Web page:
Rossland writes for schools

The School District won't without reading material coming up to the Jan. 15 Open Forum on the possible closure of Rossland’s schools

The School District won’t without reading material coming up to the Jan. 15 Open Forum on the possible closure or reconfiguration of Rossland’s schools.

The list of all the submissions is up on SD20’s website and there is no shortage of Rossland submissions, the majority of which came in on the final two days before the deadline for written entries.

All of the letters are in PDF format and readable online, and there are about  200 submissions, with less than 10 of those regarding the district’s repurposing of Castlegar Primary.

Submissions against the closure are from residents, public figures and businesses all concerned about what the closure will do for the city.

Many of the businesses and organizations in and around Rossland brought up ideas to make Rossland’s schools more financially feasible.

Redstone’s management suggested they are interested in a gold academy:

“It seems the district has been put in a no win situation thru budgets that have been heaped on them from the Provincial government. Does it not make sense to continue K -12 in Rossland given the potential and real growth in student numbers. We believe that the current trend in student populations and the potential for creative programming could boost the numbers significantly.”

The  City  suggested a meeting with the school  board.

“On behalf of Rossland City Council please accept our endorsement of K-12 education in

Rossland so that the entire School District can benefit from the diversity provided in each of the three high school settings.

We would be happy to meet with the Board of Trustees and discuss specific ideas that may generate more revenue for the School District rather than list the ideas herein.”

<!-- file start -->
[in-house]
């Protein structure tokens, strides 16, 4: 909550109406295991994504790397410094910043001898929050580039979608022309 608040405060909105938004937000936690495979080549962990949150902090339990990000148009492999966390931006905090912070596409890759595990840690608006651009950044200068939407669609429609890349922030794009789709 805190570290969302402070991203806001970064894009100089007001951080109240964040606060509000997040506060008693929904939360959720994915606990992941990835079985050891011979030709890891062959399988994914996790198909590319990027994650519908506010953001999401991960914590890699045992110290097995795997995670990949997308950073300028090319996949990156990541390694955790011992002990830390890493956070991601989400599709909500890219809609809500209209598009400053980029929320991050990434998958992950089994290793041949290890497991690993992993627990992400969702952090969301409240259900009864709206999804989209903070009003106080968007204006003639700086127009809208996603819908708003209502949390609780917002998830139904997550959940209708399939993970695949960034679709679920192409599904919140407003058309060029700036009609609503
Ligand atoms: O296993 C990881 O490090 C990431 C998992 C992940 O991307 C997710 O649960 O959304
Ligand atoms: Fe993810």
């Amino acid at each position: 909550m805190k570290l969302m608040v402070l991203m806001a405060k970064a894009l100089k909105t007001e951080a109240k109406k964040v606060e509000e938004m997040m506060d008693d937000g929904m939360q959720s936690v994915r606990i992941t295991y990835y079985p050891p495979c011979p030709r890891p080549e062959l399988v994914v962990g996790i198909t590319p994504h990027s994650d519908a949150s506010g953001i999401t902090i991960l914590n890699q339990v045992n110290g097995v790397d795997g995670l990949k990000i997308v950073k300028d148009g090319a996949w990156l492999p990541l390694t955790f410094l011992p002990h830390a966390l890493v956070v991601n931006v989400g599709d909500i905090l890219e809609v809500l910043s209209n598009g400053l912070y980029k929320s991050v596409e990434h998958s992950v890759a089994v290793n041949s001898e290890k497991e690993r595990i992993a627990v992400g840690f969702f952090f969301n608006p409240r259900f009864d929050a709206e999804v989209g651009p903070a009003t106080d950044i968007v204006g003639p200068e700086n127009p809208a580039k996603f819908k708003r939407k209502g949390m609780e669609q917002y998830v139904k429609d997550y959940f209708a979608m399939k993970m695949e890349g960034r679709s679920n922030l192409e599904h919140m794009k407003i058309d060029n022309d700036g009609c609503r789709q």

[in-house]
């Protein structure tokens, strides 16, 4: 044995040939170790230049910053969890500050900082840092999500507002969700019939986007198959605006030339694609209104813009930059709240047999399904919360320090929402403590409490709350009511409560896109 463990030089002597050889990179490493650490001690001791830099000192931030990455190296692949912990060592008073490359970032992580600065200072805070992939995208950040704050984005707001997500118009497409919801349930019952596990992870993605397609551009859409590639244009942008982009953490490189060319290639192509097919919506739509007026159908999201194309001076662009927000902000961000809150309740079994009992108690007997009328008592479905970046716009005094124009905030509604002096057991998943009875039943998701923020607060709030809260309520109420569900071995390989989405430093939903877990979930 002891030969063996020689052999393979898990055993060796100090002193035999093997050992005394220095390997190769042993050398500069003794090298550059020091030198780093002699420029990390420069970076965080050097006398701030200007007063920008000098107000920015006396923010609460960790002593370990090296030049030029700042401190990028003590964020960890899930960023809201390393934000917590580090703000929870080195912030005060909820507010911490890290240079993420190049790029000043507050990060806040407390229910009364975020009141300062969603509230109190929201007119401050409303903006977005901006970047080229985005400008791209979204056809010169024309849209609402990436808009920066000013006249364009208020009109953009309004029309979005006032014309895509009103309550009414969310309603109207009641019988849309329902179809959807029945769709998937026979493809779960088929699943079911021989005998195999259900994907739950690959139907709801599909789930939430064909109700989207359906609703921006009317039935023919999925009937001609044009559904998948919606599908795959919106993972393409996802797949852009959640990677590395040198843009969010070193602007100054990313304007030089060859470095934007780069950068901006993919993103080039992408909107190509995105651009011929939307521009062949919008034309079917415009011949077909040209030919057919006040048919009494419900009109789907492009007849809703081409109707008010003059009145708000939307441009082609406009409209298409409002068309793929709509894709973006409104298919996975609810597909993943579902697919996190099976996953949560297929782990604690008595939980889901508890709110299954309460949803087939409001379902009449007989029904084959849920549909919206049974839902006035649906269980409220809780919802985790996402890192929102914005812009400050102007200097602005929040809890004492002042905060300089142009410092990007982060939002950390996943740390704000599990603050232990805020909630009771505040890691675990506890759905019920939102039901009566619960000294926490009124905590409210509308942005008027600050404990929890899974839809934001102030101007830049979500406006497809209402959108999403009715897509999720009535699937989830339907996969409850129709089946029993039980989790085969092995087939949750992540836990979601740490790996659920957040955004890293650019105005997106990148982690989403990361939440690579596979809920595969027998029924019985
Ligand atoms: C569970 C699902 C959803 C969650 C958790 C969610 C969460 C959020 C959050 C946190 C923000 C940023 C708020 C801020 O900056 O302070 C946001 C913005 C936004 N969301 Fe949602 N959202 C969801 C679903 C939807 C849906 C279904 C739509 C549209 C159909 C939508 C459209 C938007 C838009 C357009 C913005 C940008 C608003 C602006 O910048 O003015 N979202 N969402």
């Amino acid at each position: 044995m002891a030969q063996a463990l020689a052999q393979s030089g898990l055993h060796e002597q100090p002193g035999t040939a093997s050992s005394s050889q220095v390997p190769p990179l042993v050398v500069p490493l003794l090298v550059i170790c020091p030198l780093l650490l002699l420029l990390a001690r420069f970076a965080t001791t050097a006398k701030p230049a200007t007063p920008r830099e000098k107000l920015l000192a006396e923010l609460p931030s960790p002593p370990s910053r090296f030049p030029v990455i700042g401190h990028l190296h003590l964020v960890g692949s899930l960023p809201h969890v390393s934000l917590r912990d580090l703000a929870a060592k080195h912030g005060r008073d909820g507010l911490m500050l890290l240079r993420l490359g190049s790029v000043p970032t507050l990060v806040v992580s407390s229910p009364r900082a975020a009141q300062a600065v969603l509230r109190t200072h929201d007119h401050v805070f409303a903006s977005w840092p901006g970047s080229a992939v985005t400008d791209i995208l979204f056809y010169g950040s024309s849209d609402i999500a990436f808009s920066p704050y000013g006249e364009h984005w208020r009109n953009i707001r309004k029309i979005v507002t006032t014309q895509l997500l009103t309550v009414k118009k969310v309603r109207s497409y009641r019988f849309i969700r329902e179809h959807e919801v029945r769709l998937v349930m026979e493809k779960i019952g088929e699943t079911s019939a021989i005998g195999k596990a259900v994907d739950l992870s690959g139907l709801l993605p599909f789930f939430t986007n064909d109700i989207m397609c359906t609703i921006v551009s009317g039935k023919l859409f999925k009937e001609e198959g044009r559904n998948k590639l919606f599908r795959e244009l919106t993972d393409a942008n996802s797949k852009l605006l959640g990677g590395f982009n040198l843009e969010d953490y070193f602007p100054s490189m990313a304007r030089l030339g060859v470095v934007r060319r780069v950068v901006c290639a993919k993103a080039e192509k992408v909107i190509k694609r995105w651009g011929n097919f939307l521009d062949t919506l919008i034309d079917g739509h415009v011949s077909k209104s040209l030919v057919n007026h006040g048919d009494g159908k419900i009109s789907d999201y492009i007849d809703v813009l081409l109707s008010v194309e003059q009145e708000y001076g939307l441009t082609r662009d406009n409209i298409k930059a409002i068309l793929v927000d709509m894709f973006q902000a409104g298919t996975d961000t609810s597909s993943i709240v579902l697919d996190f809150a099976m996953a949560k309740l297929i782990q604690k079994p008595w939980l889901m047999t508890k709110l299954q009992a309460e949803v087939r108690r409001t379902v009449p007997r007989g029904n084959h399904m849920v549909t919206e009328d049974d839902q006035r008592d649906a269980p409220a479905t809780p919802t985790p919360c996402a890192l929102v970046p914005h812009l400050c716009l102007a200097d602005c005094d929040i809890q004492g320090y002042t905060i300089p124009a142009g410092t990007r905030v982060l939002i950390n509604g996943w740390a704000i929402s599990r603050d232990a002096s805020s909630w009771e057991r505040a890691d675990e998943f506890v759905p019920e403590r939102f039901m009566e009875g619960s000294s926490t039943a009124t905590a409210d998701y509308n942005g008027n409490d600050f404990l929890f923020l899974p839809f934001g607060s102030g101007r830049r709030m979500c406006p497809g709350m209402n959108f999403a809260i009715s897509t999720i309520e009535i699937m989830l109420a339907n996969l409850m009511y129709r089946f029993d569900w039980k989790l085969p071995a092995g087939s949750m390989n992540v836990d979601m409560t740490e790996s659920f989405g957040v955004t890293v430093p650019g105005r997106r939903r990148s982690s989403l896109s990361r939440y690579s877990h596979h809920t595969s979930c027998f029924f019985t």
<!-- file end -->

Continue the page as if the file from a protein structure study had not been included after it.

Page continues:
Red Mountain Resort wrote:

“Business investors, residents and tourists are attracted to communities with a full range of learning opportunities.

Capitalizing on alternative opportunities for Rossland Secondary is a key consideration toward attracting investment and working toward a sustainable economy for Rossland. A closure of Rossland Secondary would send the wrong message to investors and raises concerns regarding the long term vitality of the local community and government support.”

The Rossland Chamber of Commerce noted that when surveyed, membership of the chamber felt that this is the number one issue facing the community.

“Closing Rossland Secondary School will affect Rossland’s ability to attract new families, economy, sense of community, important and well-used community spaces, such as the auditorium and gymnasium, and the ability of Rossland youth to participate in extracurricular activities,” the chamber noted in its letter.

Rossland’s Sustainability Commission voiced concerns on the future of Rossland without K-12.

“While the Sustainability Commission is sympathetic to the financial pressure placed on your Board by the Ministry of Education, we respectfully submit that any plans for Rossland that do not include K-12 will create serious economic and social challenges for Rossland and the surrounding communities.”

These are just a small sample of the many letters sent to School District 20.

The next important meeting is on Tuesday, Jan. 15 at Rossland Secondary at 6:30 p.m.

The Rossland PAC will meet with SD20’s board on Jan. 22. The first readings of the bylaw will take place on Feb. 4 at Trail Middle School at 7 p.m. The second reading of any Rossland reconfiguring will take place Feb. 12 at Rossland Secondary.

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